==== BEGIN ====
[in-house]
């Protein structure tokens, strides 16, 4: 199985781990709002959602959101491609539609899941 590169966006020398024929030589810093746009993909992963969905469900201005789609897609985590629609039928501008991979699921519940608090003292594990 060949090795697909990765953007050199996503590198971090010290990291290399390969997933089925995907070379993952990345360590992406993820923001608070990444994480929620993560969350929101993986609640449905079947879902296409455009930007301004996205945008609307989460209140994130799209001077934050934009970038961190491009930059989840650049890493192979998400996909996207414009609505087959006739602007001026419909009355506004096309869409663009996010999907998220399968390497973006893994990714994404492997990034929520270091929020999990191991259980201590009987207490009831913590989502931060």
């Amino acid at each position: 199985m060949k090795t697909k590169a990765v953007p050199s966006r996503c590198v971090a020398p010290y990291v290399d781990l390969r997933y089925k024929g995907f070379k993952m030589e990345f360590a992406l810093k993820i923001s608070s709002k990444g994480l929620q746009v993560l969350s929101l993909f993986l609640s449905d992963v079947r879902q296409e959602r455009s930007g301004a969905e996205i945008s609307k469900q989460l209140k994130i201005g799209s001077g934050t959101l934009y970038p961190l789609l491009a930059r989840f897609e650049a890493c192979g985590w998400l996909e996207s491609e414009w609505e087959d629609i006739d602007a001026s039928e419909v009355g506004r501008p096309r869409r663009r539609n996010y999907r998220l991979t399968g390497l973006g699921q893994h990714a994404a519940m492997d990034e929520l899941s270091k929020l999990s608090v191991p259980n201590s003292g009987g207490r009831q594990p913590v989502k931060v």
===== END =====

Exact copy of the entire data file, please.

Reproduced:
[in-house]
């Protein structure tokens, strides 16, 4: 199985781990709002959602959101491609539609899941 590169966006020398024929030589810093746009993909992963969905469900201005789609897609985590629609039928501008991979699921519940608090003292594990 060949090795697909990765953007050199996503590198971090010290990291290399390969997933089925995907070379993952990345360590992406993820923001608070990444994480929620993560969350929101993986609640449905079947879902296409455009930007301004996205945008609307989460209140994130799209001077934050934009970038961190491009930059989840650049890493192979998400996909996207414009609505087959006739602007001026419909009355506004096309869409663009996010999907998220399968390497973006893994990714994404492997990034929520270091929020999990191991259980201590009987207490009831913590989502931060």
């Amino acid at each position: 199985m060949k090795t697909k590169a990765v953007p050199s966006r996503c590198v971090a020398p010290y990291v290399d781990l390969r997933y089925k024929g995907f070379k993952m030589e990345f360590a992406l810093k993820i923001s608070s709002k990444g994480l929620q746009v993560l969350s929101l993909f993986l609640s449905d992963v079947r879902q296409e959602r455009s930007g301004a969905e996205i945008s609307k469900q989460l209140k994130i201005g799209s001077g934050t959101l934009y970038p961190l789609l491009a930059r989840f897609e650049a890493c192979g985590w998400l996909e996207s491609e414009w609505e087959d629609i006739d602007a001026s039928e419909v009355g506004r501008p096309r869409r663009r539609n996010y999907r998220l991979t399968g390497l973006g699921q893994h990714a994404a519940m492997d990034e929520l899941s270091k929020l999990s608090v191991p259980n201590s003292g009987g207490r009831q594990p913590v989502k931060v």